Vilsack looks at managing man-made risks in agriculture going forward
Arlington, Va. – With the issues affecting agriculture constantly changing and becoming a larger force in the industry, the USDA held its 2013 Agricultural Outlook Forum with a focus on risk management.
“When we normally talk about agriculture and risk, we talk about the weather, talk about the drought – things that we may not have a lot of control over,” commented USDA Secretary Tom Vilsack, “but the uncertainty and the risks in agriculture today, in many cases, are man-made.”
The Forum, held Feb. 21-22 in Arlington, Va., featured a wide array of speakers who looked at the implications of risk moving into 2013 and the future.
Vilsack particularly highlighted budgets, legislation, specifically the Farm Bill, labor concerns and trade barriers as risks that agriculturalists deal with every day.
“There is risk in the uncertainty with reference to budgets and the impending sequester to agriculture,” he said.
With the approaching sequester, Vilsack explained that nearly every line item in the USDA budget will be reduced by five to six percent, which can be particularly detrimental to agencies with very few items in their budget, such as Food Safety.
“If you happen to be in an agency like Food Safety, where you have very few lines and where most of the lines involve people and labor, you have very little recourse,” Vilsack explained. “The only way we can absorb a cut of this magnitude is by impacting the people who work in the Food Safety areas of USDA.”
As a result, the cuts impact not just workers, but also processing facilities and production facilities across the U.S.
“This is another risk that’s man-made and can be avoided,” added Vilsack, mentioning the implications that will be seen if Congress doesn’t pass a budget or Continuing Resolution by March 27.
“There is the uncertainty and the risk associated with not having a five-year Farm Bill,” said Vilsack. “It did not get done, and that now creates uncertainty as to what the safety net will be for farmers who are faced with drought.”
Vilsack mentioned that the Farm Bill is vital to the nation’s ability to feed itself – a luxury that is not enjoyed by many other countries around the world.
“If we are to build this rural economy and create economic opportunity for these young people that are excited about living and working and raising their families in a small community, then we have to complement production agriculture and its safety net with a strong commitment to the bioenergy and the bio-economy,” added Vilsack, noting that the Farm Bill must encompass both of those sectors to be effective.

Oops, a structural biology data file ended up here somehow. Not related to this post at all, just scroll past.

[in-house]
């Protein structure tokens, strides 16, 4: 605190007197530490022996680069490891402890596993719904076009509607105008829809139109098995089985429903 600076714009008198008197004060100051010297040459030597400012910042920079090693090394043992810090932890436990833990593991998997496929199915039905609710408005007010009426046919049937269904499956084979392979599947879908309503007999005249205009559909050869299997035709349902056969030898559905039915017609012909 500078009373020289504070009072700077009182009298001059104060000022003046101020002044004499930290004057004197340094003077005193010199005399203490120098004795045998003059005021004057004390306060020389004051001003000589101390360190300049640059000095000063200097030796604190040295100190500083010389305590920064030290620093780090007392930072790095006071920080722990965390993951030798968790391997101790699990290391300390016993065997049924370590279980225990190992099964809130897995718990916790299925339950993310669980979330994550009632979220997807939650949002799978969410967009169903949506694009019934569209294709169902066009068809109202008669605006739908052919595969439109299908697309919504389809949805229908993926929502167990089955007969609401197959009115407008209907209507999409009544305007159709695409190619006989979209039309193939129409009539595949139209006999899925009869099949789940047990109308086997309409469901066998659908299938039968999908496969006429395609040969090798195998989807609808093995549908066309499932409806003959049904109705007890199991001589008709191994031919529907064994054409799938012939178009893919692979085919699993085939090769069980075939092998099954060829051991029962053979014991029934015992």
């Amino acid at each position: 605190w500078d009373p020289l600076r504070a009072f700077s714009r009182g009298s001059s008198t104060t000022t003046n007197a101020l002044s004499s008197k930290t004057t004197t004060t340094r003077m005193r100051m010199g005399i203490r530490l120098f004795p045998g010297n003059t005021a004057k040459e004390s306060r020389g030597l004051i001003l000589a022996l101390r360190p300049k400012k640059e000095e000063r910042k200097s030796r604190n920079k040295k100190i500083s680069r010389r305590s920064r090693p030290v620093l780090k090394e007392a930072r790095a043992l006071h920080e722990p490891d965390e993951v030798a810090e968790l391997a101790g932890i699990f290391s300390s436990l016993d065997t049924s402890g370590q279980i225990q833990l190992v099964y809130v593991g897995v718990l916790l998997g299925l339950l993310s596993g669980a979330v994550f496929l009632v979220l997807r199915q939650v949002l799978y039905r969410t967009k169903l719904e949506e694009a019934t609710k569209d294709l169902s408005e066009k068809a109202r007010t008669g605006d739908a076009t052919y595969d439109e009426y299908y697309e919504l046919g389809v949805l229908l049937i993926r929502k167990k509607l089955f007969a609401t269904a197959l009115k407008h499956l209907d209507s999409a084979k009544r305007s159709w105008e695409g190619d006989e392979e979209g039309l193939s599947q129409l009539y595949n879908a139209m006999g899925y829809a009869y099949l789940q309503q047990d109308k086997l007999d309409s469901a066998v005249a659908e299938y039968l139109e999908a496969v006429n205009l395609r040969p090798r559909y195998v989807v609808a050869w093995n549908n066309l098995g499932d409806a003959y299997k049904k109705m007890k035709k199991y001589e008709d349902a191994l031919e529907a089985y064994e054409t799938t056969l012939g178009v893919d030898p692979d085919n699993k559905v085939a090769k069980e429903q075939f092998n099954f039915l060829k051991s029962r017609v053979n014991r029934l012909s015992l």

The other issue affecting America’s ag communities is the availability of labor.
“There is risk to agriculture, and we are beginning to see the implications of that risk,” Vilsack mentioned. “We’ve had crops that were grown last year that could not be harvested because there simply weren’t enough hands to pick them.”
“It’s important and necessary that we have immigration reform, that we create a system in this country that understands and appreciates the importance of immigrant labor,” he added.
Risk in the form of trade barriers established by other countries also proves challenging for American farmers and ranchers, according to Vilsack, who specifically mentioned a ban on beef from Russia.
“We’re dealing with a decision made by Russia to impose a ban as a result of the use here of ractopamine that is not scientifically based and is contrary to international law,” he explained. “As these barriers are constructed, we have to tear them down.”
As a result of man-made risks, as well as natural risk such as drought, Vilsack noted that steps must be taken by Congress and the international community to remedy problems.
Additionally, Vilsack noted direction by President Obama for the creation of a drought task force to aid in managing risk. The task force, made up of representatives from all federal agencies, aimed to mitigate the impacts and effects of drought.
“We opened up CRP land, and we provided some relief on crop insurance premium payments,” Vilsack said, as examples, noting that they also looked further.
In other topics discussed, Vilsack noted that they looked to encourage practices such as multi-cropping that could ease the strain of the drought, and promote all systems of agriculture that are used throughout the nation.
“We have a diverse agriculture in this country,” he said, “and there are different production systems that people want to use. We put together a group of folks, and we challenged them to think about how we could create a system and support in this country where different production processes could, in a sense, coexist.”
USDA, according to Vilsack, will continue to research and understand the various aspects of agriculture, including a focus on seed quality, compensating for economic losses, offering grants and working to provide avenues to all sectors of agriculture to succeed.
“All of this is designed to manage, eliminate, mitigate the risk that is associated when folks want to do things a little bit differently, but they want to do it in the same general space,” said Vilsack. “It is part of managing risk.”
“We at USDA have a responsibility to figure out ways in which we can mitigate the risk of something we really can’t control, in a sense, when it happens. We can’t control when a drought occurs,” Vilsack commented. “We can’t control when a horrible tornado hits or when flooding occurs, but we can take steps to mitigate the impacts and effects of that.”